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[405c] and cunningly to try every dodge and practice,1 every evasion, and wriggle2 out of every hold in defeating justice, and that too for trifles and worthless things, because he does not know how much nobler and better it is to arrange his life so as to have no need3 of a nodding juryman?” “That is,” said he, “still more shameful than the other.” “And to require medicine,” said I, “not merely for wounds or the incidence of some seasonal maladies,

1 The phrasing of this passage recalls passages of Aristophanes'Clouds, and the description of the pettifogging lawyer and politician in the Theaetetus 172 E. Cf. 519, also Euthydemus 302 B, and Porphyry, De abstinentia, i. 34. The metaphors are partly from wrestling.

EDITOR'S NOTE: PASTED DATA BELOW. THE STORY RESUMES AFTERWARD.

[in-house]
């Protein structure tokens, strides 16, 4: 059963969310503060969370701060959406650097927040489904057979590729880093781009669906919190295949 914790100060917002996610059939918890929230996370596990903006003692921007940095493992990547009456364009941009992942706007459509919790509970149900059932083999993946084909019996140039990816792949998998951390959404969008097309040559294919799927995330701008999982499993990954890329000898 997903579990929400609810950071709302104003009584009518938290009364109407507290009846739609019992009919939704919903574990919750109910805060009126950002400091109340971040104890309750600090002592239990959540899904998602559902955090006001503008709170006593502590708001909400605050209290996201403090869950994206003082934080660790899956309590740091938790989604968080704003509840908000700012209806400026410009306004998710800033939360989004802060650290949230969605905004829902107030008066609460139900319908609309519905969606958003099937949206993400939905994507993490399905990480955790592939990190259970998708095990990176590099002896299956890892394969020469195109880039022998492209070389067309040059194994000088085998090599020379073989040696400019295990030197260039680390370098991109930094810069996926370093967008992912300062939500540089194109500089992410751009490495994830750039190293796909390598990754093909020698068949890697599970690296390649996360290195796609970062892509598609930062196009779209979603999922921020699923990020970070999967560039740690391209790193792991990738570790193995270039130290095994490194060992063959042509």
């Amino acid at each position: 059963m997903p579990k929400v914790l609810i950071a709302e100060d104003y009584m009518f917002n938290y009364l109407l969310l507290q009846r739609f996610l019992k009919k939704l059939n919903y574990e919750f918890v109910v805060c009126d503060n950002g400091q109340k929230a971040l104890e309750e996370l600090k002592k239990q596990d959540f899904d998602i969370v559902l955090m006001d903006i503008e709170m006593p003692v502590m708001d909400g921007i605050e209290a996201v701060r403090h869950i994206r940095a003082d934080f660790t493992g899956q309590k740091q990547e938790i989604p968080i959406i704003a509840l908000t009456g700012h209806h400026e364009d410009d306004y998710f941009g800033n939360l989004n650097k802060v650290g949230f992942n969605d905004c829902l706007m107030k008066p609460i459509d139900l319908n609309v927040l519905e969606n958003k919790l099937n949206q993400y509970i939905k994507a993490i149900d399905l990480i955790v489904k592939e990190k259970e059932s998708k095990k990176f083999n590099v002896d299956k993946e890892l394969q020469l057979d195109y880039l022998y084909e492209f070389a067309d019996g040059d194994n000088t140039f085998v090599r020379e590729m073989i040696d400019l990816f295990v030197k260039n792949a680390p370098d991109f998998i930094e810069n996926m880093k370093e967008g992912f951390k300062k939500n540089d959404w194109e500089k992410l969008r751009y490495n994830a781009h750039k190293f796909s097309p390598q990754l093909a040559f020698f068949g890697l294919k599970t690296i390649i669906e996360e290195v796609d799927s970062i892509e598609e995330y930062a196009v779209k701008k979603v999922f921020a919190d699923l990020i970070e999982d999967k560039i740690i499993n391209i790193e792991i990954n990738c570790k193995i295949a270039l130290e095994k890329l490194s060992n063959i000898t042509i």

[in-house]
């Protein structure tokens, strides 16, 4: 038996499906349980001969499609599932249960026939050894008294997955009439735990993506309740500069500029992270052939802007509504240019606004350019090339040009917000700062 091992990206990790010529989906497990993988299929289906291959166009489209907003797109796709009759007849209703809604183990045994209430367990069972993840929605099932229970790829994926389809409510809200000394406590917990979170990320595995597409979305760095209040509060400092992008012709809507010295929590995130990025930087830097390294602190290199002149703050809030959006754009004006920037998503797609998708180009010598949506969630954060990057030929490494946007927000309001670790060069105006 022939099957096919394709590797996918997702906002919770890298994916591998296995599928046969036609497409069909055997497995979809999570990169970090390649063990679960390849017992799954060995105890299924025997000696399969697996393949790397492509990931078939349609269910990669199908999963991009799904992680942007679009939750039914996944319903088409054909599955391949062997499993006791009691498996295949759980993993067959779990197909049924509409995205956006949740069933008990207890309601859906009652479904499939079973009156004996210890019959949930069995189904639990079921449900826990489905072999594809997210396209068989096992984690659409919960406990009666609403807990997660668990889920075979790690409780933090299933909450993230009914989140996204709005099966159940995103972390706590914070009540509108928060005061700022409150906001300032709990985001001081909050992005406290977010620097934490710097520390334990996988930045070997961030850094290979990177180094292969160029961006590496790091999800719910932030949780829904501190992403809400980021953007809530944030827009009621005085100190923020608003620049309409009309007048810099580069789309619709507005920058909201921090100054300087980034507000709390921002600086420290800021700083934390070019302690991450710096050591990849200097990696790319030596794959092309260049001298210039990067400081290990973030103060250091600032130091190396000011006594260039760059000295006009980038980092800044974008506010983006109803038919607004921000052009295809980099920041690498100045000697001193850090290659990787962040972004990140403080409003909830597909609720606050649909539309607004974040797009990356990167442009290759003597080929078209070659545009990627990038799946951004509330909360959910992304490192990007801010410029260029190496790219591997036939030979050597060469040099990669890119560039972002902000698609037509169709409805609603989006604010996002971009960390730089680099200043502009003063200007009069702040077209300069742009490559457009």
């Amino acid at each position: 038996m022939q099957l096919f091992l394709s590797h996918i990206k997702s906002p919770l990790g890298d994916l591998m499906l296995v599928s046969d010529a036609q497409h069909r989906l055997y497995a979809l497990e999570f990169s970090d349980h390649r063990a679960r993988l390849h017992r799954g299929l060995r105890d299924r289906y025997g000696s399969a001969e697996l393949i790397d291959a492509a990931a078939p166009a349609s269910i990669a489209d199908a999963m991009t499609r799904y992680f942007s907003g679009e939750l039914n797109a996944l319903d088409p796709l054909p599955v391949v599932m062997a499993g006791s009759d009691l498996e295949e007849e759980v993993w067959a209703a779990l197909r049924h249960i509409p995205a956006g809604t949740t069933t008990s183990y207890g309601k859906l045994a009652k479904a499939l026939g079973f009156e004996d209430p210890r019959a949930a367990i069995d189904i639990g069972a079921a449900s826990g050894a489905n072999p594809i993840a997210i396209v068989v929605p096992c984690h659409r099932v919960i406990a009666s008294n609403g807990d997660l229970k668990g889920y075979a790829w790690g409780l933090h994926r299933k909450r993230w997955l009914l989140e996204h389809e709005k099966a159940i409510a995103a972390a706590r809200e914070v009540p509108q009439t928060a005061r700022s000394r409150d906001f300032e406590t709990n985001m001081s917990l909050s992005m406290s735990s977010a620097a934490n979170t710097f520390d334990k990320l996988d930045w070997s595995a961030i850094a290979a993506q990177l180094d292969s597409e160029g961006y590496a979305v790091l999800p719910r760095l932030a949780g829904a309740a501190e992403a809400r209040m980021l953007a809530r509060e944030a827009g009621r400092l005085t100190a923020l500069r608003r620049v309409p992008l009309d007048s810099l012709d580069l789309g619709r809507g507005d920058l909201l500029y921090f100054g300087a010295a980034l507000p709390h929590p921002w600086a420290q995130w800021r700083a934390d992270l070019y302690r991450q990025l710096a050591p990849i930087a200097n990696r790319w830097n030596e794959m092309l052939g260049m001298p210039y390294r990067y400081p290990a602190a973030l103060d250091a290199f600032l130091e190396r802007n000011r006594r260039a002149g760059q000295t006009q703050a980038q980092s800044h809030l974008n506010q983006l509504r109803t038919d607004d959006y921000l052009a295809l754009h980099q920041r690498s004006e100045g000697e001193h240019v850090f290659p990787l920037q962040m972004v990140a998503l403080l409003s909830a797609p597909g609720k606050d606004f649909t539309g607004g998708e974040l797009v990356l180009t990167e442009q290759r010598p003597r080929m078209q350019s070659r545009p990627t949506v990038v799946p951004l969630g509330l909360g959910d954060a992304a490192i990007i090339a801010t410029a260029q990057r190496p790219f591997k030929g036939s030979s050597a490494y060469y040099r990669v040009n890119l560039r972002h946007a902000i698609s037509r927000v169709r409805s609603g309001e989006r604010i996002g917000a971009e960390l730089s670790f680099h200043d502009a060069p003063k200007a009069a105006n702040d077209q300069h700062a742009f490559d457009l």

2 Cf. Blaydes on Aristophanes Knights 263.

3 Cf. Gorgias 507 D, Thucydides iii. 82, Isocrates Antidosis 238, Antiphanes, fr. 288 Kock μηδὲν ἀδικῶν οὐδενὸς δεῖται νόμου.

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